Ralph Fiennes, who played Lord Voldemort in the Harry Potter film series, defended the fantasy series’ author JK Rowling for her transphobic stand during an interview with The Telegraph on Wednesday.
He said that he found the language of hate used against majoritarian views “irrational”.
Fiennes, 58, who is oscillating between films and theatre, was asked to comment on Rowling who came under fire for her transphobic stand in 2020, said, “I can’t understand the vitriol directed at her. I can understand the heat of an argument, but I find this age of accusation and the need to condemn irrational. I find the level of hatred that people express about views that differ from theirs, and the violence of language towards others, disturbing.”
Rowling was criticised after she tweeted an opinion piece on “people who menstruate” in June 2020, taking a dig at the theoretical concept of the “bathroom problem” that highlights the absence of toilets for trans-women. The article highlighted the issue of privacy faced by cis women who find trans-women using the same washroom as them, thereby, jeopardising their safety and dignity. Later, she was called out because of her series of associated thread on June 7, 2020.
‘People who menstruate.’ I’m sure there used to be a word for those people. Someone help me out. Wumben? Wimpund? Woomud?
Opinion: Creating a more equal post-COVID-19 world for people who menstruate https://t.co/cVpZxG7gaA
— J.K. Rowling (@jk_rowling) June 6, 2020
To clear her stand, Rowling highlighted on her blog the “issues” with sidelining “women” in order to be able to appease to the “socio-political concept” of transgender.
A self-proclaimed Trans-Exclusionary Radical Feminist (TERF), Rowling said that the cause of the trans community was already surrounded by “toxicity” and that the TERFs were usually intimidated by being calling them out as transphobic.
“I’m concerned about the huge explosion in young women wishing to transition and also about the increasing numbers who seem to be detransitioning (returning to their original sex), because they regret taking steps that have, in some cases, altered their bodies irrevocably, and taken away their fertility,” wrote Rowling, who runs a charity for women and children and was concerned about the “effect the trans rights movement is having on both”.
Soon after Rowling’s tweets, other cast members of Harry Potter had released statements echoing their support for the trans community, while refraining to directly comment on Rowling.
Emma Watson, who played the role of Hermione Granger in the franchise, took to social media to voice her stand. Watson is actively in association with communities that promote inclusion of women and the other genders.
Trans people are who they say they are and deserve to live their lives without being constantly questioned or told they aren’t who they say they are.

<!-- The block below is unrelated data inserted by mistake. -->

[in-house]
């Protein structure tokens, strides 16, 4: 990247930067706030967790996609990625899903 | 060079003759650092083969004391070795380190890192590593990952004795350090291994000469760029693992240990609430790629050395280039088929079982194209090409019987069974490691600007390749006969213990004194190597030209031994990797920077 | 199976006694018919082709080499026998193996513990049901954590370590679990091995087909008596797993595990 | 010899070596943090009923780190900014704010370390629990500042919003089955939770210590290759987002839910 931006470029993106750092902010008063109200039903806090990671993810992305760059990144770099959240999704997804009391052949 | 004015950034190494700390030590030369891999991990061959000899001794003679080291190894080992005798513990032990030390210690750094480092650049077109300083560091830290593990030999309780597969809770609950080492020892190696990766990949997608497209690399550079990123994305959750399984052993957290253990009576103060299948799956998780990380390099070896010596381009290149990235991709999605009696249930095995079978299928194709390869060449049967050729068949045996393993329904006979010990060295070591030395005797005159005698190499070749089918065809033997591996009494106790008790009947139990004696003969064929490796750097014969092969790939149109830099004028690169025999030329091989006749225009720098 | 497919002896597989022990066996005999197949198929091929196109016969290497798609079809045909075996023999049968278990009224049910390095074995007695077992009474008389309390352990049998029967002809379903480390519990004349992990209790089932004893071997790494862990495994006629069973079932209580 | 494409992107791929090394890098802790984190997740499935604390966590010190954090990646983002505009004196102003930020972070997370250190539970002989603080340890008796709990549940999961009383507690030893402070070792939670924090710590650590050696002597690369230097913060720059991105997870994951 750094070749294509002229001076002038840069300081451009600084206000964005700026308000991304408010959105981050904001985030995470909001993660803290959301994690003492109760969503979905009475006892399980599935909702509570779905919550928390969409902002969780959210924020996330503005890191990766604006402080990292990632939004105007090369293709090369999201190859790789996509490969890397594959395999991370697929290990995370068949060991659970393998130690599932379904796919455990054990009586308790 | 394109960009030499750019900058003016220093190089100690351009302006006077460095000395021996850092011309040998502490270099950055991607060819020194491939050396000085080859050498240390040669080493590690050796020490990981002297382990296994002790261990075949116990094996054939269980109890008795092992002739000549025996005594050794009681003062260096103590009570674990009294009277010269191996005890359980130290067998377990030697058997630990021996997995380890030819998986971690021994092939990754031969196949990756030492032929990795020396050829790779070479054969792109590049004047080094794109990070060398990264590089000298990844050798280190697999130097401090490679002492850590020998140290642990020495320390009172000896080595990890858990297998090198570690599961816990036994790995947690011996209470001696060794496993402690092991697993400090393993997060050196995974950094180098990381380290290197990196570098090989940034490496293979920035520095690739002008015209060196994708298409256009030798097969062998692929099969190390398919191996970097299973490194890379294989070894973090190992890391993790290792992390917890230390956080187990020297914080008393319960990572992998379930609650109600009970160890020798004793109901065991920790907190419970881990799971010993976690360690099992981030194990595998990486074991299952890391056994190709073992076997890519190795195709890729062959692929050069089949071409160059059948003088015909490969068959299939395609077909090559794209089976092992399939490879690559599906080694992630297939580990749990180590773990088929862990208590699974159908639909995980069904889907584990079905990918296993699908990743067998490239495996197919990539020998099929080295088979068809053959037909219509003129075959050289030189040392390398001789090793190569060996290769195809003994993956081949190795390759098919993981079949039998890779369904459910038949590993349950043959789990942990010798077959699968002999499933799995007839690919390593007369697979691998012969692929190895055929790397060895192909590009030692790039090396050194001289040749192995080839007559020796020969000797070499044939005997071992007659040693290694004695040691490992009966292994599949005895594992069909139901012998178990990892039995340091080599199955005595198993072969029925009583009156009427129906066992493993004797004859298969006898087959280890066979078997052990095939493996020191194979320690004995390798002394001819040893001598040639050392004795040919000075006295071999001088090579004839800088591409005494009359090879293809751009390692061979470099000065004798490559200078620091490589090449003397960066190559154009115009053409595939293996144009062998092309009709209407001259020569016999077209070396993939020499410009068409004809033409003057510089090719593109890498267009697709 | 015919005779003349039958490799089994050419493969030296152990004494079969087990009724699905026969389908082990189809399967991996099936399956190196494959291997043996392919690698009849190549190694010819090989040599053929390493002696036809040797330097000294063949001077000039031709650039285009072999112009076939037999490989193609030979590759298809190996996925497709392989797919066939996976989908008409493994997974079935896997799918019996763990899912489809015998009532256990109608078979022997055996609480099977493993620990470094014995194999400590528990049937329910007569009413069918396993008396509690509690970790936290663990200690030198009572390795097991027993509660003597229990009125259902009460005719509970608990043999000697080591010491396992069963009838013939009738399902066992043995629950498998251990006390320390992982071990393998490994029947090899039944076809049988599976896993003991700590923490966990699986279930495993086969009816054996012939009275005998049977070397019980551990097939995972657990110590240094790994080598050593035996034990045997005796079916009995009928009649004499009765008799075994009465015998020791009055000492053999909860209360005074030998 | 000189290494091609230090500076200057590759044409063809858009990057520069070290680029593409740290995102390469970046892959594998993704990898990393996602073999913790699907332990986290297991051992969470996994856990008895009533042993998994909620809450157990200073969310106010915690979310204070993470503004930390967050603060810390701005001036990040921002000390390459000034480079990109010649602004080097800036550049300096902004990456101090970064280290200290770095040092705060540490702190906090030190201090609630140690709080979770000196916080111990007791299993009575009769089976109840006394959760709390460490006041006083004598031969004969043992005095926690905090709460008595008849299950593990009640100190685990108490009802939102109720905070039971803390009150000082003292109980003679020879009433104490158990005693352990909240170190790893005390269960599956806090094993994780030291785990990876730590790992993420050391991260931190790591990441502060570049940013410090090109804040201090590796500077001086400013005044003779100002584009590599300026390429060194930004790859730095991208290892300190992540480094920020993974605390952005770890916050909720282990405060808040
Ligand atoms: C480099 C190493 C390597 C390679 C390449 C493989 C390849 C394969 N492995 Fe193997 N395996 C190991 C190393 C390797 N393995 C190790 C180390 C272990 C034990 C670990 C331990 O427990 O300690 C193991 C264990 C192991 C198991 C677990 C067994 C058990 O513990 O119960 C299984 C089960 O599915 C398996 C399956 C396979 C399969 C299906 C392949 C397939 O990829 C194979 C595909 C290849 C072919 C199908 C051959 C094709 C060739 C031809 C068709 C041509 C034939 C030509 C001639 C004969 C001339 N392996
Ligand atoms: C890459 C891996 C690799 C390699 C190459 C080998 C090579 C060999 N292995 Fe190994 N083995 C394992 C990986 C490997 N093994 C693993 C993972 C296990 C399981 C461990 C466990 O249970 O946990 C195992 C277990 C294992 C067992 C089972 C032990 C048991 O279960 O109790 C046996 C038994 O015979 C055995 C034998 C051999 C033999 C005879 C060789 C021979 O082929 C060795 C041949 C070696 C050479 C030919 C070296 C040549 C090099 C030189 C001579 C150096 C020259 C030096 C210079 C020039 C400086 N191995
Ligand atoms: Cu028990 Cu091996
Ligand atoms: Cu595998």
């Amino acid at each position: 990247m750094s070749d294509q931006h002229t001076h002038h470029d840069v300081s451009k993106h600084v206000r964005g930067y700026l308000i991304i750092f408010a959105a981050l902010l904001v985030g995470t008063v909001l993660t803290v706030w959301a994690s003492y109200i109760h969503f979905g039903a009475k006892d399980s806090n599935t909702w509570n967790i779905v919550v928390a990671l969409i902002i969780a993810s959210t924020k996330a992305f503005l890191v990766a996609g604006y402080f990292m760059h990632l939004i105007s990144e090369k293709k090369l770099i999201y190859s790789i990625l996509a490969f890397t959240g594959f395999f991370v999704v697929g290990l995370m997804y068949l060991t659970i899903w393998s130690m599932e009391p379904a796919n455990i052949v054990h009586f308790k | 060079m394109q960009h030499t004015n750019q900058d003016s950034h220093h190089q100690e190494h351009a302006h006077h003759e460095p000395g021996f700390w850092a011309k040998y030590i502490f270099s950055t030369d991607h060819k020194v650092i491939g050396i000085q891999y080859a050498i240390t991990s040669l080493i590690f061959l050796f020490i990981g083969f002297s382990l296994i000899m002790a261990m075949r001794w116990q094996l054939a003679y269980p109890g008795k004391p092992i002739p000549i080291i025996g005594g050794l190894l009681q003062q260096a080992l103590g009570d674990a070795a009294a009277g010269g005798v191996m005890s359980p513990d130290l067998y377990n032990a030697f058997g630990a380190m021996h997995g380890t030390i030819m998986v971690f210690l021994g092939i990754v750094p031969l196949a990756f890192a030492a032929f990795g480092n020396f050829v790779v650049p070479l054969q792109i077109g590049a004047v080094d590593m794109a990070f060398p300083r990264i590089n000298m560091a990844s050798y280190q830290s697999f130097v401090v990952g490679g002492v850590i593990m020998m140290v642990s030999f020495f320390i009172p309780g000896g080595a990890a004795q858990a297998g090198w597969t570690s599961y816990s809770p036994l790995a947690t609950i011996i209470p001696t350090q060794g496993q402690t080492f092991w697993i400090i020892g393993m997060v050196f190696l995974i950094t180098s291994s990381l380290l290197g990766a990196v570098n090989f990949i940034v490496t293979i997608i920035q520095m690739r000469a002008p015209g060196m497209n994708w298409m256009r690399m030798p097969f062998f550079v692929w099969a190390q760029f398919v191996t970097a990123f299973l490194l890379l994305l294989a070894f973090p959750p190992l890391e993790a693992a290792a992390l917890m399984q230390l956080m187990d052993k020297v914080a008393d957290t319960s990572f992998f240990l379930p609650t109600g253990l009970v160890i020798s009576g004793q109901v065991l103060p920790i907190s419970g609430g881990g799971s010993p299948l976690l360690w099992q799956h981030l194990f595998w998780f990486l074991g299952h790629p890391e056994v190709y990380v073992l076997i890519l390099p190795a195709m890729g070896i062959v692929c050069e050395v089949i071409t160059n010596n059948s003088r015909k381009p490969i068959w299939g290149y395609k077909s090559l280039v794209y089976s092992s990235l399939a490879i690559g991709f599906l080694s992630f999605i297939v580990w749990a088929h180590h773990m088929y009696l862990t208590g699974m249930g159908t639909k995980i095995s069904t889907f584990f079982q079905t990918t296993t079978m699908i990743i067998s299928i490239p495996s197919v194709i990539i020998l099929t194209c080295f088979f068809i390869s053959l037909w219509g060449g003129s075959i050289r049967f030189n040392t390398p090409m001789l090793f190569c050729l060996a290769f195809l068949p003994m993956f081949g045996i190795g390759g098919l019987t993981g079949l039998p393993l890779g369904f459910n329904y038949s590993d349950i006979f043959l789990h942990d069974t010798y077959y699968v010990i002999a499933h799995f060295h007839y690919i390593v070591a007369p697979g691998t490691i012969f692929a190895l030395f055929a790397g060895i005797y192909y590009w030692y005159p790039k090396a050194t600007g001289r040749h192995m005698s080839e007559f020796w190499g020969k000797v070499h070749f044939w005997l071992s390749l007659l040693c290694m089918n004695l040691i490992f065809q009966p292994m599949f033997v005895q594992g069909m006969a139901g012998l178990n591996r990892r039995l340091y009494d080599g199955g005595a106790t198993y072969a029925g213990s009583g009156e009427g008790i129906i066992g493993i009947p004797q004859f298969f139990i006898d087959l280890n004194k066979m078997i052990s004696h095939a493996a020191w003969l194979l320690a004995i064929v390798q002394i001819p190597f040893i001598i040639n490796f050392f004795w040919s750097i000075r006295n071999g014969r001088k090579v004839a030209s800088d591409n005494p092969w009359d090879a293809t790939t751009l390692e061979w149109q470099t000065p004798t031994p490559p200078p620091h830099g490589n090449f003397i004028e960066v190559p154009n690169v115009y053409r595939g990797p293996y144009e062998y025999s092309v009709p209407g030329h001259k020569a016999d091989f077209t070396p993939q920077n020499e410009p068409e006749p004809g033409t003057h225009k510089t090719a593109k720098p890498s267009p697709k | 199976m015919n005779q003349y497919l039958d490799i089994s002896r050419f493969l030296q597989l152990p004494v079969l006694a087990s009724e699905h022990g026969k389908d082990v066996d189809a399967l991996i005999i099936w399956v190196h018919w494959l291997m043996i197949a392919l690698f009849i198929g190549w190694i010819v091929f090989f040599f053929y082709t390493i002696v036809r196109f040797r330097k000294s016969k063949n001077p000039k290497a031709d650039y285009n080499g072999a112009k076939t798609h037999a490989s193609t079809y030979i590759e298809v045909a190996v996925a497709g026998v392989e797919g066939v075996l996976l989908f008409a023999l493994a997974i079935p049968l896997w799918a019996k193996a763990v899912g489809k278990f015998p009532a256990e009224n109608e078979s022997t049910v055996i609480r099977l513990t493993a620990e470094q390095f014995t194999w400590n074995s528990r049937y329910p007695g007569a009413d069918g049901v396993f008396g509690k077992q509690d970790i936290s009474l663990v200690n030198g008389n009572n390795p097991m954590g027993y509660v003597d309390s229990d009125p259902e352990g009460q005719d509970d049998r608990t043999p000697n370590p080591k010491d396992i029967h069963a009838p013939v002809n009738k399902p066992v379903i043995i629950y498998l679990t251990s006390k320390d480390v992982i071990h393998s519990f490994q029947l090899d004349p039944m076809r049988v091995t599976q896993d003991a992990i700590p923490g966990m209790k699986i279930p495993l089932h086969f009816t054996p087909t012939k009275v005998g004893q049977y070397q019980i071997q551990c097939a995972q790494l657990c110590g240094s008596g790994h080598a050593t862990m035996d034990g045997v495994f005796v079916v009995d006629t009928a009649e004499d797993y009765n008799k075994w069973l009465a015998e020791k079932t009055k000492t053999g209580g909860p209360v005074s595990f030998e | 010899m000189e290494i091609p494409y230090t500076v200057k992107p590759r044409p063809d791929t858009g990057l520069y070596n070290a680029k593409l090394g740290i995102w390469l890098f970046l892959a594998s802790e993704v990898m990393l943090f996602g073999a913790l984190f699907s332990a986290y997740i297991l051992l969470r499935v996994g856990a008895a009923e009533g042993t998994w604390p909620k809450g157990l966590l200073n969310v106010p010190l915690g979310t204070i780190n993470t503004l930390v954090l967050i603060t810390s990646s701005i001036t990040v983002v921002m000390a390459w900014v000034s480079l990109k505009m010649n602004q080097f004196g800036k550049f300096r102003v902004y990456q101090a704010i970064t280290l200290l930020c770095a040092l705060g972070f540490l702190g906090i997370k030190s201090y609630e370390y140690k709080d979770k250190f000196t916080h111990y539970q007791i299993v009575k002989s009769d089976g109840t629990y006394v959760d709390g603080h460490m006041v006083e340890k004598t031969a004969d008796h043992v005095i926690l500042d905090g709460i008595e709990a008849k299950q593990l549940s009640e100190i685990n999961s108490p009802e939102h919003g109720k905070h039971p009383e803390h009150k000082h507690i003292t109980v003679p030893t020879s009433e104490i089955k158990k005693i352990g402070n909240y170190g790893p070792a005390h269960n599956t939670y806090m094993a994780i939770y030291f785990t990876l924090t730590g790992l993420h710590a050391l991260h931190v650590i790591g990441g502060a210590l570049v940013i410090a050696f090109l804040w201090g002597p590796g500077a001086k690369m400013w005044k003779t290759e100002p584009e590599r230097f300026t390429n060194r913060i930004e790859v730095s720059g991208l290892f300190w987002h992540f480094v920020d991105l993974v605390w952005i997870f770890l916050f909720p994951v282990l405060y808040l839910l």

— Emma Watson (@EmmaWatson) June 10, 2020
Daniel Radcliffe, who played the titular character in the seven-part film series, wrote, “I realise that certain press outlets will probably want to paint this as in-fighting between JK Rowling and myself, but that is really not what this is about, nor is it what’s important right now… Transgender women are women. Any statement to the contrary erases the identity and dignity of transgender people and goes against all advice given by professional health care associations who have far more expertise on this subject matter than either Jo or I. … To all the people who now feel that their experience of the books has been tarnished or diminished, I am deeply sorry for the pain these comments have caused you. I really hope that you don’t entirely lose what was valuable in these stories to you… And in my opinion, nobody can touch that.”
Showing solidarity with his peers, Rupert Grint, who played Ronald Weasley, said: “I firmly stand with the trans community and echo the sentiments expressed by many of my peers. Trans women are women. Trans men are men.”
Consequently, Warner Bros. that is producing the upcoming Fantastic Beasts film co-written by Rowling, said in a statement to Variety, “Warner Bros.’ position on inclusiveness is well established, and fostering a diverse and inclusive culture has never been more important to our company and to our audiences around the world. We deeply value the work of our storytellers who give so much of themselves in sharing their creations with us all. We recognise our responsibility to foster empathy and advocate understanding of all communities and all people, particularly those we work with and those we reach through our content.”